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Shimmering Mahogany Look


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Hey all, sorry I haven't been more active in the forums lately. College just started for me so I've been saddled with a whole bunch of work lately.

Anyway I've been curious, I have a mahogany top acoustic guitar that has this shimmer in the wood grain especially in the light. Does anyone know how to get that shimmer? Does anyone know what I'm talking about or am I just crazy?

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Are you talking about chatoyance? Thanks for this forum I know what it means!

So, chatoyance or cat's eye effect is an effect found in gem stones and wood among other things that makes the surface look like it were a mile deep, almost like glowing some inner radiance or reflecting the ambient light from impossible angles. Like being able to see to the very soul of the wood. No, you're not crazy nor do I confess being that (which makes me incurable).

There's a Finnish pop song called "Window to outer space" telling about kids licking a certain dark spot on a rock to make it more shiny so they could then peer into the immeasurable depths of space through that peephole.

The thinner the finish on the surface the stronger the chatoyance effect usually is. Also, it seems to be stronger if the surface has been leveled with a very sharp blade like a plane or a scraper instead of sanding but that depends on how the dust has been removed and how much pressure has been applied when sanding. Applying too much pressure while sanding will bend and burnish the raised grain instead of cutting it flush which agreeably will make the surface level and shiny but close the curtains for the windows to the inner treasure chambers.

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Bizman is correct about what that shimmer - chatoyance is. But you can't just get it, it has to be present in the wood in the first place and not all pieces of wood have it. In fact most do not in any great abundance. It is most often present in the figure of figured woods and often in interlocked grained woods like your quarter sawn mahogany. What you are seeing is light reflecting off glossy wood fibers. the closer they are to parallel to the surface the more reflection you get and when you have fibers that bend or change angles you get that movement, that shifting dancing effect we all like.

If it is present in your piece of wood then you can enhance it by polishing it--smoothing the surface in whatever manner available. The smoother the surface the more visible it is.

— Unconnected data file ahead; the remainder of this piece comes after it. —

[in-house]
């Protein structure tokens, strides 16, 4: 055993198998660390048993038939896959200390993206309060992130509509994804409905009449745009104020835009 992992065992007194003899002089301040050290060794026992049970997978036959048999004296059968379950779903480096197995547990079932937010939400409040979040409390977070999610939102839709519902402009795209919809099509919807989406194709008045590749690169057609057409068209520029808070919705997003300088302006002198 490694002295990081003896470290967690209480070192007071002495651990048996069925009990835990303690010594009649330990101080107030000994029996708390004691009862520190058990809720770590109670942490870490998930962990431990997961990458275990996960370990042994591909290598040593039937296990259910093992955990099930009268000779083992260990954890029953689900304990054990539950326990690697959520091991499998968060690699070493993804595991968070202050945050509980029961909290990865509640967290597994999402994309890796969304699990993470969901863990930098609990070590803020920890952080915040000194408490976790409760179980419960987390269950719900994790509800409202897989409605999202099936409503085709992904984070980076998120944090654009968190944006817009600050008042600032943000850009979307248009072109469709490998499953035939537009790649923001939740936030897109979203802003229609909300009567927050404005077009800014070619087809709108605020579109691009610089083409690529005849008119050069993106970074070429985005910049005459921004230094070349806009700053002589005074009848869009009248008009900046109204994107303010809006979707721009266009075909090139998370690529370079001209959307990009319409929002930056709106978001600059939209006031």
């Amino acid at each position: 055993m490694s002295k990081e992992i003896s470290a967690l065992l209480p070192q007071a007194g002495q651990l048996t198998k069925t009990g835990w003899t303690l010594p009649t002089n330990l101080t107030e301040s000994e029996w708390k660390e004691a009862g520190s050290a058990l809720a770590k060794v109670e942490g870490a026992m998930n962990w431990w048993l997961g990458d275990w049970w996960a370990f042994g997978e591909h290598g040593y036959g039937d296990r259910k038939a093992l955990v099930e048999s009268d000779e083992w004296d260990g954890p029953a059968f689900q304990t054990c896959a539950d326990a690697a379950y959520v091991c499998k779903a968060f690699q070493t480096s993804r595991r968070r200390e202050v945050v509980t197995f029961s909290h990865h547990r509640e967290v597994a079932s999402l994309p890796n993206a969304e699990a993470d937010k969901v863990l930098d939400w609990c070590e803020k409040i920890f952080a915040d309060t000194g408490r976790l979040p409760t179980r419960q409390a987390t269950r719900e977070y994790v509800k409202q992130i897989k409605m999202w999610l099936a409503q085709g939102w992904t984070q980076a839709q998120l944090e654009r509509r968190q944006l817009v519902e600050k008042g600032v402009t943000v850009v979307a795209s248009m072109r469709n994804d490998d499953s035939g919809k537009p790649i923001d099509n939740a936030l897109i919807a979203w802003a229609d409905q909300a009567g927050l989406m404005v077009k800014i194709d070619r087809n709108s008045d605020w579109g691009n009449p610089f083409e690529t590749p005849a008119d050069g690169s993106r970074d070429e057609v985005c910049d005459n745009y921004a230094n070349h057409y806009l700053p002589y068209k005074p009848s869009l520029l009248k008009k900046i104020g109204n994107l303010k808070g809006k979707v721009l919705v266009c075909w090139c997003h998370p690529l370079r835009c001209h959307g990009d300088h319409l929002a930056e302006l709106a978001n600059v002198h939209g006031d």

SR

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In my limited experience, any wood I've worked with that has some kind of figure other than the grain, e.g flaming, quilting, that normally runs perpendicular to the grain, common with Maple, Walnut, Limba etc - there is usually some shimmer/chatoyance, but as @ScottR says, it's visible in the blank and is enhanced by finishing, not created by finishing.

That figure is far less common in mahogany. I use African mahogany (Khaya) a lot, but I've never been lucky enough to get a piece with any flaming/rippling in it. I've seen a few high end PRS where they used flamed mahogany for the body, but those pieces will be hard to come by and cost a fortune.

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Chatoyance and figure are two different things. Chatoyance is nearly always present in figure--but not always. And it does not require figure to exist. Take some nice ribbon striped (quarter sawn) mahogany or Khaya and polish it up and then hold it to the light and shift it around so the angle to light changes. You'll see the light shimmery areas change to the darker areas and darker areas start to shimmer. I know you've seen that before. That's chatoyance caused by interlocking grain instead of figure. The last couple of guitars I made with zebrawood tops probably had more movement (chatoyance) or any I've come across. When building them I liked to  lay them flat on my little bench and just walk past them and watch the wood dance and shift as I passed by.

SR

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